Since the year 2000 the US Department of Transportation (DOT) requires that all tires display a standardized code on the outside of a tire that indicates the manufacturing location, tire size and approximate date and year of manufacturing. The code is still not very consumer friendly, but is easy to read if you know what it means.
Because the rubber in a tire starts to deteriorate shortly after manufacturing, it is important to know how old a tire is when you purchase it. The degradation of the rubber can be accelerated when cars and trucks are left in the sun in hot climates. Technically speaking, a tire is considered to be old when it is six or more years old. Some major tire retailers have been caught selling tires that are older than that, which can be a real safety problem, especially if you live in a harsh climate.
The manufacturing date can be found on the outside of a tire on a right end of a series of codes that follow the acronym DOT. The meaning of first sets of numbers are known only to tire manufactures, dealers and perhaps the DOT. The last four numbers are the important part because they identify the week and the year of manufacturing. Why did they choose to identify the week of manufacturing and not the exact date? Who knows. It was probably due to the fact that the date insert in the tire molds only had to be changed once per week.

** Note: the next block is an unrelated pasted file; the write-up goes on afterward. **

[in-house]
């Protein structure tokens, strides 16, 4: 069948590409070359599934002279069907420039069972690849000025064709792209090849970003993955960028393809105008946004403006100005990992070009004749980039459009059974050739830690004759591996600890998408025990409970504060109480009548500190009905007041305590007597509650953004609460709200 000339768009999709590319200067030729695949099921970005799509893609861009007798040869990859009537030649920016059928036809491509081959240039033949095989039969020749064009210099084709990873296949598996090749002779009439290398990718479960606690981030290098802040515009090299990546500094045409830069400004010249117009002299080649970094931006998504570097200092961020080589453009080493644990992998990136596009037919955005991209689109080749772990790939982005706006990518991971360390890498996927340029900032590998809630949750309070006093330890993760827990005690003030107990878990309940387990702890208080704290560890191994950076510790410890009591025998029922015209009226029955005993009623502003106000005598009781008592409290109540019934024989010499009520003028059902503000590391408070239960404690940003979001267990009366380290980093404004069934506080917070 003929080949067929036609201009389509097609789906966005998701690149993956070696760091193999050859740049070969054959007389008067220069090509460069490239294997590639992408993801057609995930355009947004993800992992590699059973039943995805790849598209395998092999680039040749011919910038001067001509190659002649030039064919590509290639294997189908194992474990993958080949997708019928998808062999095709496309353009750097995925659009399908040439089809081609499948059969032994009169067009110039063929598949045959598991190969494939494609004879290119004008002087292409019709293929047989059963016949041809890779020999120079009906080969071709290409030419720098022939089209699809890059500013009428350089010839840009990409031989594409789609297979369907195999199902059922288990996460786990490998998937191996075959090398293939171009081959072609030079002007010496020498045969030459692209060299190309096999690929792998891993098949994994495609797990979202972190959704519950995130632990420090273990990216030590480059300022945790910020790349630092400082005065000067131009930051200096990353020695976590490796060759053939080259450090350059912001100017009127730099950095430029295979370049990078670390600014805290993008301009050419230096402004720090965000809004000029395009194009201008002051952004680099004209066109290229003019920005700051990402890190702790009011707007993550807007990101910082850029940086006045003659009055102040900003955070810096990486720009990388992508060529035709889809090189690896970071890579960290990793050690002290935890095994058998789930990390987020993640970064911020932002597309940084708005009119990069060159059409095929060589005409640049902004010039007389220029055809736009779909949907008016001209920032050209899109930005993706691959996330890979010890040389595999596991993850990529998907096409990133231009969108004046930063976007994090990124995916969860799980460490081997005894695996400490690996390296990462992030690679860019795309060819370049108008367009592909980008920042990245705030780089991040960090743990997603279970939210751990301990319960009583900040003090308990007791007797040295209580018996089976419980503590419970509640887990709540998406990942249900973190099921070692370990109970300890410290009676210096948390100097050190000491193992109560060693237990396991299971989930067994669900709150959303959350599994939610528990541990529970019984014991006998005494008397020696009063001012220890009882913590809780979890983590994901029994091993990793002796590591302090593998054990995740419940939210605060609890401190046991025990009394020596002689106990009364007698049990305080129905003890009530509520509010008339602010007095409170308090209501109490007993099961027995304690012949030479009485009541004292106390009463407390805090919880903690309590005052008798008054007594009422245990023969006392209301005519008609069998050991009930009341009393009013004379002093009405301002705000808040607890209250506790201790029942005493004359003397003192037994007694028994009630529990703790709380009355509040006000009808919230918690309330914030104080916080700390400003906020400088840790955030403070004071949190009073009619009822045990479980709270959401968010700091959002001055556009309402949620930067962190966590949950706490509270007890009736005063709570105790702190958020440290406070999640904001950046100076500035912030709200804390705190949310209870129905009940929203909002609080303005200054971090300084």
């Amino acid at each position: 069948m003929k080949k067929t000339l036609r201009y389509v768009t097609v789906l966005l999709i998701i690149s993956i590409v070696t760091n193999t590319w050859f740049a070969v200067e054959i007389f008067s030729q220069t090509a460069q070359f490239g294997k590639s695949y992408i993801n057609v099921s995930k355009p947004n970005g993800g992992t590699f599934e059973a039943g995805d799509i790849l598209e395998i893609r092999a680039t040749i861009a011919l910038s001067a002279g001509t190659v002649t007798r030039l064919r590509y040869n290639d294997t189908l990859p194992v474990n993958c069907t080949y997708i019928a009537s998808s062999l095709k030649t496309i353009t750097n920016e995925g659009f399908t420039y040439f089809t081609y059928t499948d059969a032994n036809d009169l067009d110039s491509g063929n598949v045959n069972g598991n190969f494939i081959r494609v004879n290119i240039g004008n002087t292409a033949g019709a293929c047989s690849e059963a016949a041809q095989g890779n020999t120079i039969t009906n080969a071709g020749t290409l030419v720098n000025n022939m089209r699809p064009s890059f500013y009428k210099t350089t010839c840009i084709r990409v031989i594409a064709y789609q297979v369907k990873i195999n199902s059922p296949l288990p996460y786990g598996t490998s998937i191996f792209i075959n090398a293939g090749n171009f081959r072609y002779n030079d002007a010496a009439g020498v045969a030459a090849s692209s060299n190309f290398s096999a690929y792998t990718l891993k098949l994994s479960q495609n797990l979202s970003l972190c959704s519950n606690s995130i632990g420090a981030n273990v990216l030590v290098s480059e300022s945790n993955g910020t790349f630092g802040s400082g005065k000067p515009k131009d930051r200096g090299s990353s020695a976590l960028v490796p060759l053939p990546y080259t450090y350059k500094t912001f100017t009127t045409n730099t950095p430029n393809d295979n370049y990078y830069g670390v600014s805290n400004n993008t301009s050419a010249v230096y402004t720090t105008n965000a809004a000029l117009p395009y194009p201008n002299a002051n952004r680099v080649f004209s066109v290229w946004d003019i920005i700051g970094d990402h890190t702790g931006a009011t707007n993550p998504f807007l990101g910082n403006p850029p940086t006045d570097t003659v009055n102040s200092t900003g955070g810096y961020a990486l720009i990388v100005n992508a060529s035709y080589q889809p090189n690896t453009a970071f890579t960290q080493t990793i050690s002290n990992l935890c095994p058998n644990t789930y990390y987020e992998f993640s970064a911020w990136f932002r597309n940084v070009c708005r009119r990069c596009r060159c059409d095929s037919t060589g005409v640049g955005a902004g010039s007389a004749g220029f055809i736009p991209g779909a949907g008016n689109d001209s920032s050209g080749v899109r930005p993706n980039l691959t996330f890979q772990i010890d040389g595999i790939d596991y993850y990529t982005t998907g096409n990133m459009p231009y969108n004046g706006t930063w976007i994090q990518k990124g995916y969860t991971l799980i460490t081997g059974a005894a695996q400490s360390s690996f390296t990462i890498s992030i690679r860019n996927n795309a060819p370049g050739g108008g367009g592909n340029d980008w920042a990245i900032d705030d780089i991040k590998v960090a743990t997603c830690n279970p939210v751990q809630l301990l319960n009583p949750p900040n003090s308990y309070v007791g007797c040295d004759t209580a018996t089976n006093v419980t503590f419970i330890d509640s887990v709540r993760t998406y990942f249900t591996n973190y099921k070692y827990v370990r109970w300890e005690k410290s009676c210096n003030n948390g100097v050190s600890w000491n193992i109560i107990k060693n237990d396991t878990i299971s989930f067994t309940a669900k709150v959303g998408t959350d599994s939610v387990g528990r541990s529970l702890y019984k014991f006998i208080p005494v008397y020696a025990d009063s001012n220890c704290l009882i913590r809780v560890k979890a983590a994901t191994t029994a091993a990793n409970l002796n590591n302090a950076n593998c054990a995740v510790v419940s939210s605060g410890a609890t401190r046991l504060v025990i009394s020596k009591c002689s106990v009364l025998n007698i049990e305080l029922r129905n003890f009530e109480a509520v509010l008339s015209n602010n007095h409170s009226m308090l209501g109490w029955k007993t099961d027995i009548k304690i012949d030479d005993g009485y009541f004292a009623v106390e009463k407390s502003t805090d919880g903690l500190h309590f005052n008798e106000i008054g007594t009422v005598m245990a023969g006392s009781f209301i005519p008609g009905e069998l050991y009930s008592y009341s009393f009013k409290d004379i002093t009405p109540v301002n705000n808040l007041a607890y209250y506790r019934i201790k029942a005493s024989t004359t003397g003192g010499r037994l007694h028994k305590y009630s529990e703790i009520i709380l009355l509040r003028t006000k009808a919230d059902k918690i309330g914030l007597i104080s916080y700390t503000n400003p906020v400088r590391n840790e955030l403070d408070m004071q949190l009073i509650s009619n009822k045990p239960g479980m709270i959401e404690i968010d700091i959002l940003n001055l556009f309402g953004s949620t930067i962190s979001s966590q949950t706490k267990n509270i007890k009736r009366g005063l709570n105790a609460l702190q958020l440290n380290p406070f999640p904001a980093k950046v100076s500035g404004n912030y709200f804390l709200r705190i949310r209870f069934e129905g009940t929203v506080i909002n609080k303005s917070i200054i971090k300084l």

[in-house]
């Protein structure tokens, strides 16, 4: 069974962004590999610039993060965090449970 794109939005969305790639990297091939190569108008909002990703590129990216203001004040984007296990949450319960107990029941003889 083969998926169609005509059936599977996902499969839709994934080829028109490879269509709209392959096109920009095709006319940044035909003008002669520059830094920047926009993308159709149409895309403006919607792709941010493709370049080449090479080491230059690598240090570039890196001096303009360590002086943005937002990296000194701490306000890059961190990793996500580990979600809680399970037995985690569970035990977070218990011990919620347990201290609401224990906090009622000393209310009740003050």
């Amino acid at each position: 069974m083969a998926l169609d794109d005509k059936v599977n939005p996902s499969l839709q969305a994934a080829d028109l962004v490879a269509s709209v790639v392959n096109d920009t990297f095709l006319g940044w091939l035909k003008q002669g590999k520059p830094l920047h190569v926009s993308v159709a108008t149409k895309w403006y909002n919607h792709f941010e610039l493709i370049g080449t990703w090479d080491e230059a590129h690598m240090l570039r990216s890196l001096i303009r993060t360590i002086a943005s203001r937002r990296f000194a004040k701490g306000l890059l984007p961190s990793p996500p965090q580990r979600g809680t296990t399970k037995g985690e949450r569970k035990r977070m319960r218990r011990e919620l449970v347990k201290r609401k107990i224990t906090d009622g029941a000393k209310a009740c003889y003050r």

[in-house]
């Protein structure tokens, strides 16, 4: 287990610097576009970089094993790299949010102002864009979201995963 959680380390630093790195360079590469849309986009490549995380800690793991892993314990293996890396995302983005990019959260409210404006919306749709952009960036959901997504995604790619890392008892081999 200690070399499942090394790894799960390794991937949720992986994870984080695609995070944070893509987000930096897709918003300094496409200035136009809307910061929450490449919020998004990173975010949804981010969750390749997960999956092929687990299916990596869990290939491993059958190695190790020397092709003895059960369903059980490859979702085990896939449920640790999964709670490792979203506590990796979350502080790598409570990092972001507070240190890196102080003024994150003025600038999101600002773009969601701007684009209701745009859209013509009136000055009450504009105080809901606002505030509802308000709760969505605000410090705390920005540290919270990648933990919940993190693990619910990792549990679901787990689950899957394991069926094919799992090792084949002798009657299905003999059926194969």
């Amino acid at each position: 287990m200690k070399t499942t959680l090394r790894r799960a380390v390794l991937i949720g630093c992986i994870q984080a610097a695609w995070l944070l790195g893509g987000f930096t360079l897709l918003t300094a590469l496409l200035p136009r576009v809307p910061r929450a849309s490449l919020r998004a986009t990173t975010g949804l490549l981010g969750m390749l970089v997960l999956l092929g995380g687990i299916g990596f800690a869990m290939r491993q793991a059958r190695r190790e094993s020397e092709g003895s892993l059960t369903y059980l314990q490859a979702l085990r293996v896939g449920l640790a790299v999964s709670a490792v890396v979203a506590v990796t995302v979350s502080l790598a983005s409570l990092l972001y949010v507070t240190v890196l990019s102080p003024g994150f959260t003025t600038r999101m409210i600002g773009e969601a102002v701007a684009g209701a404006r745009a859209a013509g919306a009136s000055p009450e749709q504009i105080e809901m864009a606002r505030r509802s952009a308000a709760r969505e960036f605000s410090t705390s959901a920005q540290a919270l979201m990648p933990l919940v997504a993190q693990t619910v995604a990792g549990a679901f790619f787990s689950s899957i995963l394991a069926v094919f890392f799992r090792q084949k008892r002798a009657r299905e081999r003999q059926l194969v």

In the example to the right, the last four digits identify the tire’s manufacturing date as “1811”, which means the 18th week of 2011.
Tires older than the year 2000 may have the code stamped on the inner sidewall of the tire, which makes it very difficult to read. There was no industry-wide standardization of codes prior to 200, but most dates prior to 2000 used a three-digit code to identify the time of manufacturing. Most manufacturers used a two-digit week designation with the last digit used to identify the year. A tire manufactured in the 14th week of 1995 would have a date stamp of 145. The problem with that is that a tire manufactured in the 14th week of 1985 would likely carry the same date stamp. Forcing manufacturers to use a four-digit date code is obviously an improvement in clarity.
I found this interesting video where John Stossel exposes the problem with a few major retailers who were caught selling very old tires to consumers. Watch the video and you will understand why it is important to check the manufacturing dates on all tires that you purchase.